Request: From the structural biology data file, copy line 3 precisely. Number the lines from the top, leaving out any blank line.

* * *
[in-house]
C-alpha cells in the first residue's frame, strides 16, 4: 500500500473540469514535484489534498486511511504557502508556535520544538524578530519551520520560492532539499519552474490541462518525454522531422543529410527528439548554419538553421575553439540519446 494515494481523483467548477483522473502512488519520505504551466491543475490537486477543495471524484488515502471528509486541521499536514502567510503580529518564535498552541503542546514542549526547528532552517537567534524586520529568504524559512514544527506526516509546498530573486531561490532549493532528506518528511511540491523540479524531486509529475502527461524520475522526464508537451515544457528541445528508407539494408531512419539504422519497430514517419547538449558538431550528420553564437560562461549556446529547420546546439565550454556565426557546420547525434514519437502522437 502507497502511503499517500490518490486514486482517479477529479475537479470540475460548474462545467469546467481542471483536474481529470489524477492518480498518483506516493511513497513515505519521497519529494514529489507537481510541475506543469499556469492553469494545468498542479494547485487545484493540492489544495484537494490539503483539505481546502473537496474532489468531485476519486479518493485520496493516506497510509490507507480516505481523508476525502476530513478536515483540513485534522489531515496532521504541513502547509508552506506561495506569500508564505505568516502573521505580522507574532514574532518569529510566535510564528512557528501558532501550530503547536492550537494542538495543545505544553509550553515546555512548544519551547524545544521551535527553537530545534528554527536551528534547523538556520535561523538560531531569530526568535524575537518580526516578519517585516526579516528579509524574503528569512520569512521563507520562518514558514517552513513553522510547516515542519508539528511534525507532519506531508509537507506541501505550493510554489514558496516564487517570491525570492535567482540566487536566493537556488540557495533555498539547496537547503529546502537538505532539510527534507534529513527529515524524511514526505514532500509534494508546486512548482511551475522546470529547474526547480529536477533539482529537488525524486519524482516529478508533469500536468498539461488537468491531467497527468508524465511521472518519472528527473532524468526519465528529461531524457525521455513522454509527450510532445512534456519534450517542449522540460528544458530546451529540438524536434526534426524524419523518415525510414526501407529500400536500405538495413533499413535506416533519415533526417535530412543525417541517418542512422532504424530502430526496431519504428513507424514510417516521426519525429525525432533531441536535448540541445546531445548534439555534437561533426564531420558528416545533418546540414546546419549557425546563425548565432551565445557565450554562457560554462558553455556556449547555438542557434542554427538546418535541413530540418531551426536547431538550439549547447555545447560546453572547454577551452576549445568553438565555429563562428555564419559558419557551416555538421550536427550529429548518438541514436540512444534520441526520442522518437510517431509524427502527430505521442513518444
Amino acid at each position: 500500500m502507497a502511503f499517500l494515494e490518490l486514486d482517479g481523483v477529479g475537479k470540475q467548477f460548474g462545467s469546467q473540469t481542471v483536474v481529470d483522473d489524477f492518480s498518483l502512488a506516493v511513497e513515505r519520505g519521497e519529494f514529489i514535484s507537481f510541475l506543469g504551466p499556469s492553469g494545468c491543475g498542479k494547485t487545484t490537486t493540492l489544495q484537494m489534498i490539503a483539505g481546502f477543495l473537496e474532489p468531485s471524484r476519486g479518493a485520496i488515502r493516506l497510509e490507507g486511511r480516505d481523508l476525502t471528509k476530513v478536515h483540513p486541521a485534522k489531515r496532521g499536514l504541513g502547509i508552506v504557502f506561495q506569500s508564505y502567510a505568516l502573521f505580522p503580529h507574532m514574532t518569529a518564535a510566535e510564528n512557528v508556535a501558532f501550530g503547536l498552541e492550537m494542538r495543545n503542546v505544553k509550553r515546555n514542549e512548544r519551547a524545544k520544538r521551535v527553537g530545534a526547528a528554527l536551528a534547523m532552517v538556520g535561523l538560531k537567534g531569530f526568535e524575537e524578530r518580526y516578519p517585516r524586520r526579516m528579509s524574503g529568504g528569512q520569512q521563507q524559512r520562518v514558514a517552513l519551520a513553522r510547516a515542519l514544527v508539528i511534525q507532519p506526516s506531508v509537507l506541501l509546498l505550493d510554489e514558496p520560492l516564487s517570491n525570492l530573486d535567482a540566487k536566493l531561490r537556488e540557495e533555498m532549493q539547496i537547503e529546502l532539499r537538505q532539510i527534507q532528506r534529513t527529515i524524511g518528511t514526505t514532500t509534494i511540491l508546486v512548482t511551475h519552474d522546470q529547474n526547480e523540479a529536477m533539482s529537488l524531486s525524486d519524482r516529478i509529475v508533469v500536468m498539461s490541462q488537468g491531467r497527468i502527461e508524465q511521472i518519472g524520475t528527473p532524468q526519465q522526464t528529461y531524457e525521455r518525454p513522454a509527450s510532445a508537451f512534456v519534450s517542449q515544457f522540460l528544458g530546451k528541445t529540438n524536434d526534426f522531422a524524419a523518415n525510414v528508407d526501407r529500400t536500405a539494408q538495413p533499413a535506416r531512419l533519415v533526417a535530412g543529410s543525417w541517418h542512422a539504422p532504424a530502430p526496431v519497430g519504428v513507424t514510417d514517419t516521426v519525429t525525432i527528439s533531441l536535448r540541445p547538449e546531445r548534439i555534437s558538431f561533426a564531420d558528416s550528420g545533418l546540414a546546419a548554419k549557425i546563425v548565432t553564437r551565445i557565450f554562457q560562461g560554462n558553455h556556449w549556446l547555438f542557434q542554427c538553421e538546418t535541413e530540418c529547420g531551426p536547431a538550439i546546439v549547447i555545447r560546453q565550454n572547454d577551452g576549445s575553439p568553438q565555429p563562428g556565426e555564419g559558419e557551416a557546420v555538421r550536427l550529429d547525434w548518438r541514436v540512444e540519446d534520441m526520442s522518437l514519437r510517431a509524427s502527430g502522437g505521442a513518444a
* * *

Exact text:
Amino acid at each position: 500500500m502507497a502511503f499517500l494515494e490518490l486514486d482517479g481523483v477529479g475537479k470540475q467548477f460548474g462545467s469546467q473540469t481542471v483536474v481529470d483522473d489524477f492518480s498518483l502512488a506516493v511513497e513515505r519520505g519521497e519529494f514529489i514535484s507537481f510541475l506543469g504551466p499556469s492553469g494545468c491543475g498542479k494547485t487545484t490537486t493540492l489544495q484537494m489534498i490539503a483539505g481546502f477543495l473537496e474532489p468531485s471524484r476519486g479518493a485520496i488515502r493516506l497510509e490507507g486511511r480516505d481523508l476525502t471528509k476530513v478536515h483540513p486541521a485534522k489531515r496532521g499536514l504541513g502547509i508552506v504557502f506561495q506569500s508564505y502567510a505568516l502573521f505580522p503580529h507574532m514574532t518569529a518564535a510566535e510564528n512557528v508556535a501558532f501550530g503547536l498552541e492550537m494542538r495543545n503542546v505544553k509550553r515546555n514542549e512548544r519551547a524545544k520544538r521551535v527553537g530545534a526547528a528554527l536551528a534547523m532552517v538556520g535561523l538560531k537567534g531569530f526568535e524575537e524578530r518580526y516578519p517585516r524586520r526579516m528579509s524574503g529568504g528569512q520569512q521563507q524559512r520562518v514558514a517552513l519551520a513553522r510547516a515542519l514544527v508539528i511534525q507532519p506526516s506531508v509537507l506541501l509546498l505550493d510554489e514558496p520560492l516564487s517570491n525570492l530573486d535567482a540566487k536566493l531561490r537556488e540557495e533555498m532549493q539547496i537547503e529546502l532539499r537538505q532539510i527534507q532528506r534529513t527529515i524524511g518528511t514526505t514532500t509534494i511540491l508546486v512548482t511551475h519552474d522546470q529547474n526547480e523540479a529536477m533539482s529537488l524531486s525524486d519524482r516529478i509529475v508533469v500536468m498539461s490541462q488537468g491531467r497527468i502527461e508524465q511521472i518519472g524520475t528527473p532524468q526519465q522526464t528529461y531524457e525521455r518525454p513522454a509527450s510532445a508537451f512534456v519534450s517542449q515544457f522540460l528544458g530546451k528541445t529540438n524536434d526534426f522531422a524524419a523518415n525510414v528508407d526501407r529500400t536500405a539494408q538495413p533499413a535506416r531512419l533519415v533526417a535530412g543529410s543525417w541517418h542512422a539504422p532504424a530502430p526496431v519497430g519504428v513507424t514510417d514517419t516521426v519525429t525525432i527528439s533531441l536535448r540541445p547538449e546531445r548534439i555534437s558538431f561533426a564531420d558528416s550528420g545533418l546540414a546546419a548554419k549557425i546563425v548565432t553564437r551565445i557565450f554562457q560562461g560554462n558553455h556556449w549556446l547555438f542557434q542554427c538553421e538546418t535541413e530540418c529547420g531551426p536547431a538550439i546546439v549547447i555545447r560546453q565550454n572547454d577551452g576549445s575553439p568553438q565555429p563562428g556565426e555564419g559558419e557551416a557546420v555538421r550536427l550529429d547525434w548518438r541514436v540512444e540519446d534520441m526520442s522518437l514519437r510517431a509524427s502527430g502522437g505521442a513518444a